Melbourne Football Club Gerry Gee Barracker ventriloquist toy, with moving mouth mechanism.

This ventriloquist toy was produced in Melbourne in the early 1960s by Sterne Dolls as part of a range of toys based on the TV ventriloquist doll Gerry Gee, star of GTV Channel 9's `The Tarax Show'. They were designed to be sold at football grounds in Melbourne on match days, but this was soon abandoned after a rainy Saturday afternoon ruined many of the toys.

The toy was given to the vendor as a child by his father, Keith McDonald, who played trombone with the Channel 9 orchestra, who featured on such programs as Graham Kennedy's `In Melbourne Tonight'.

Physical Description

Consists of a printed paper label with the head and shoulders of a young man glued onto a piece of plywood, which has been cut to the same shape as the label. The mouth area has been cut out, behind which sits another piece of plywood, with lips and teeth printed on the front. This can be moved by a piece of string, with a metal ring attached, to simulate speech. It has been nailed to a section of dowel, which is used as the handle to hold the toy up. On the lower right front is pinned a rosette of red and blue (now faded to purple) ribbon, representing the colours of the Melbourne Football Club.


This toy is significant due to its relationship to Melbourne toy company L.J.Sterne Doll Company, one of the many local toy companies which ceased trading after the introduction of tariff reductions in the 1970s. Located in Carlton, it was established in the mid 1940s by by Austrian refugee Leo Sterne. It was soon one of the leading doll and toy manufacturers in Australia. Its peak period of production was during the 1950s and 1960s, when it was contracted to produce a number of TV-related toys, including various Gerry and Geraldine toys, and Humphrey, Fredd and FiFi soft toys. With continuous daily TV advertising, sales of these went through the roof, and Sterne had to employ more staff to cope with the demand. Growth continued to the mid 1970s. when the newly elected Labor Government decreased the tariffs imposed on imported goods, making them cheaper and it more difficult for Australian companies to compete.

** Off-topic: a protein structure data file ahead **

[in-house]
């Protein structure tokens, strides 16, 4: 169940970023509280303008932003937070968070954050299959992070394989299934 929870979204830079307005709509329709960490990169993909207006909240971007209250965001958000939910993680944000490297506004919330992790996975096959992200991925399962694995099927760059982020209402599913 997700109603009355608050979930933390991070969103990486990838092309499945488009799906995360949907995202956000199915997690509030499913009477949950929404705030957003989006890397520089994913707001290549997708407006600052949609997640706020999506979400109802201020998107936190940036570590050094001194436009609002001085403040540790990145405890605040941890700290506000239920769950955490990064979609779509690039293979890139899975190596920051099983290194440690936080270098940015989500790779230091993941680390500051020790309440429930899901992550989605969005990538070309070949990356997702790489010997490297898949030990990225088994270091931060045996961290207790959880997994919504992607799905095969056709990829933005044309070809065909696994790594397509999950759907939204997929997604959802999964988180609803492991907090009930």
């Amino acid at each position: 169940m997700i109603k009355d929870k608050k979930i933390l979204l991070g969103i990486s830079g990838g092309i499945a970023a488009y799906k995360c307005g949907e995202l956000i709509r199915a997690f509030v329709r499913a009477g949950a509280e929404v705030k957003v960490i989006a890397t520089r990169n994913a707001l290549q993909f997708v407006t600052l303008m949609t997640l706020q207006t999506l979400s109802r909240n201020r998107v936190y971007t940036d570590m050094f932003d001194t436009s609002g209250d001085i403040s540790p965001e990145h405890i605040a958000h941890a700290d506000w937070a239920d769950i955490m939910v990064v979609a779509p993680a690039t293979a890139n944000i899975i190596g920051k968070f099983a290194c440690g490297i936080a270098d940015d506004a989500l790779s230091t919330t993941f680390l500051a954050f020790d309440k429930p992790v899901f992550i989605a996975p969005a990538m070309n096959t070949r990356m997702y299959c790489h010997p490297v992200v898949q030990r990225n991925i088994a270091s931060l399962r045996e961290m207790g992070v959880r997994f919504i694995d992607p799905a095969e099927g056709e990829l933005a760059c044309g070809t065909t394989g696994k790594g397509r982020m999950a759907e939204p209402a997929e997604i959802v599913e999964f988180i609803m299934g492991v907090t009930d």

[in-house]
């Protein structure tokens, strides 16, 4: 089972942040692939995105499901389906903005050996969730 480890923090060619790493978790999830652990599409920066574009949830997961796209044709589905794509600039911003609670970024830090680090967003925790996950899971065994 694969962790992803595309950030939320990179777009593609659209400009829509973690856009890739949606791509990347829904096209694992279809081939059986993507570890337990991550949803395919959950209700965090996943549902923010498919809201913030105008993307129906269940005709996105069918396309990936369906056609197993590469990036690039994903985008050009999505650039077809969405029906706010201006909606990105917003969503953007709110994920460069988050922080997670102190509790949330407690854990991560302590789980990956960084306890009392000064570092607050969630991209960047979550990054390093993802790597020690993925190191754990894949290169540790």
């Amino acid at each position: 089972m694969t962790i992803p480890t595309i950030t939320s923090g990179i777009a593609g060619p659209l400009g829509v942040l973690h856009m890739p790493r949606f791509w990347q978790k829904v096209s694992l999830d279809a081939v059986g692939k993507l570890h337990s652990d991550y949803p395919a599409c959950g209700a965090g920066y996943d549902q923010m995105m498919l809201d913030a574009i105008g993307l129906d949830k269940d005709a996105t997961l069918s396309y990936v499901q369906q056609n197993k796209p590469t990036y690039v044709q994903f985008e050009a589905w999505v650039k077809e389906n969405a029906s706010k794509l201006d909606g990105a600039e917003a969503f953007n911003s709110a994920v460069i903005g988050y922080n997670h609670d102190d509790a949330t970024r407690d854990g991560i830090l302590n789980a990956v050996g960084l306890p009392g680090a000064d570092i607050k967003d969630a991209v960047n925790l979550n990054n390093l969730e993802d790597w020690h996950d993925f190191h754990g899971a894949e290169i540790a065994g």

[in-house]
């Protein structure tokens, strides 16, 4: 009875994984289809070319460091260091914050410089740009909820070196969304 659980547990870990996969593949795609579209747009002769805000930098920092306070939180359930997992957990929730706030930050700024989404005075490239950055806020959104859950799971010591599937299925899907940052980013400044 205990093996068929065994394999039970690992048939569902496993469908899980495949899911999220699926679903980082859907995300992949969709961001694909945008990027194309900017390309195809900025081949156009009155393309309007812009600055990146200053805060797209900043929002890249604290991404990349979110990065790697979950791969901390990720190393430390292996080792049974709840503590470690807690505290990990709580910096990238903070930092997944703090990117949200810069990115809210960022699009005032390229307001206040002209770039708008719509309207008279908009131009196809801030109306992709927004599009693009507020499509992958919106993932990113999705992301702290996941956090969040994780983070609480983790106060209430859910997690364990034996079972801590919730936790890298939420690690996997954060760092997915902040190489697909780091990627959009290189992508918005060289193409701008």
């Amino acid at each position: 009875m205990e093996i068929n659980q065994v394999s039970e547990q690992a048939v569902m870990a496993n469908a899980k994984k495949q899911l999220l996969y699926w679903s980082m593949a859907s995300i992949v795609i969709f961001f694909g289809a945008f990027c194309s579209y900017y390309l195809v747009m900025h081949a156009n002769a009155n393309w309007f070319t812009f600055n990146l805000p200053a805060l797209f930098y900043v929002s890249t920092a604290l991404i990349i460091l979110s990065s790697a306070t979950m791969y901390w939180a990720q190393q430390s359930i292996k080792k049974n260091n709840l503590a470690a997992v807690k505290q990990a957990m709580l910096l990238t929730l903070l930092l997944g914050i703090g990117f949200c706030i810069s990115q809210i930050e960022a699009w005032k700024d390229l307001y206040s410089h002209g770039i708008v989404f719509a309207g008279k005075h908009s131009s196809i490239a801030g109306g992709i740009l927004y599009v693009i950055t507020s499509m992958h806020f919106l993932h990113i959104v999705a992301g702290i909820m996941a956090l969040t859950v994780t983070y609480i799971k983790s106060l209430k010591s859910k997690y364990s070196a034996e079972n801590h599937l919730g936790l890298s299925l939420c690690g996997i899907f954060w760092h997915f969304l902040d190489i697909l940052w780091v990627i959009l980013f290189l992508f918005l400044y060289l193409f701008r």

This toy is also significant as an example of both early Melbourne television related merchandise and early VFL merchandise. Its flimsy construction make survival of such items a rarity. Gerry Gee was one of the most popular characters on local television in the 1960s, so it was not surprising that toys featuring him were one of the first examples of TV spin-off merchandise produced in Australia.

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